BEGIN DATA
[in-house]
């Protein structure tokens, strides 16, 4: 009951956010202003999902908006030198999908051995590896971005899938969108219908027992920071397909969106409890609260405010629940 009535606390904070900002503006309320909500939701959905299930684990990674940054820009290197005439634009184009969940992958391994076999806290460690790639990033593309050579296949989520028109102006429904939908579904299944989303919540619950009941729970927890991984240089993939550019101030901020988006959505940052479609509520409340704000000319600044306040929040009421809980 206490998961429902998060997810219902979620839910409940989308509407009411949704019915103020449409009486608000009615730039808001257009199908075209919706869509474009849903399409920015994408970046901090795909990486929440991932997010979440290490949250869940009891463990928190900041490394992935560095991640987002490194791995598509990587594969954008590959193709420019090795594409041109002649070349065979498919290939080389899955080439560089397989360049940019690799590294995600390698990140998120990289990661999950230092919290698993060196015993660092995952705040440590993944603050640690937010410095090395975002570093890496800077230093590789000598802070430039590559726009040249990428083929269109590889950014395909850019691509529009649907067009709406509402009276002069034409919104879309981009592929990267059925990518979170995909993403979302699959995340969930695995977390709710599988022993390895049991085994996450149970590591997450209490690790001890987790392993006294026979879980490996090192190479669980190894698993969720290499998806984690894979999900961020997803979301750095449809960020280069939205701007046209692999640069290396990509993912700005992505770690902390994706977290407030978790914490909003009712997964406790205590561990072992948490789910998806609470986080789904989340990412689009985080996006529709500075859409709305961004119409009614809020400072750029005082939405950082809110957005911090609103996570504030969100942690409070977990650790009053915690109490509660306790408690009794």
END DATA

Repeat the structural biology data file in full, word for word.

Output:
[in-house]
């Protein structure tokens, strides 16, 4: 009951956010202003999902908006030198999908051995590896971005899938969108219908027992920071397909969106409890609260405010629940 009535606390904070900002503006309320909500939701959905299930684990990674940054820009290197005439634009184009969940992958391994076999806290460690790639990033593309050579296949989520028109102006429904939908579904299944989303919540619950009941729970927890991984240089993939550019101030901020988006959505940052479609509520409340704000000319600044306040929040009421809980 206490998961429902998060997810219902979620839910409940989308509407009411949704019915103020449409009486608000009615730039808001257009199908075209919706869509474009849903399409920015994408970046901090795909990486929440991932997010979440290490949250869940009891463990928190900041490394992935560095991640987002490194791995598509990587594969954008590959193709420019090795594409041109002649070349065979498919290939080389899955080439560089397989360049940019690799590294995600390698990140998120990289990661999950230092919290698993060196015993660092995952705040440590993944603050640690937010410095090395975002570093890496800077230093590789000598802070430039590559726009040249990428083929269109590889950014395909850019691509529009649907067009709406509402009276002069034409919104879309981009592929990267059925990518979170995909993403979302699959995340969930695995977390709710599988022993390895049991085994996450149970590591997450209490690790001890987790392993006294026979879980490996090192190479669980190894698993969720290499998806984690894979999900961020997803979301750095449809960020280069939205701007046209692999640069290396990509993912700005992505770690902390994706977290407030978790914490909003009712997964406790205590561990072992948490789910998806609470986080789904989340990412689009985080996006529709500075859409709305961004119409009614809020400072750029005082939405950082809110957005911090609103996570504030969100942690409070977990650790009053915690109490509660306790408690009794």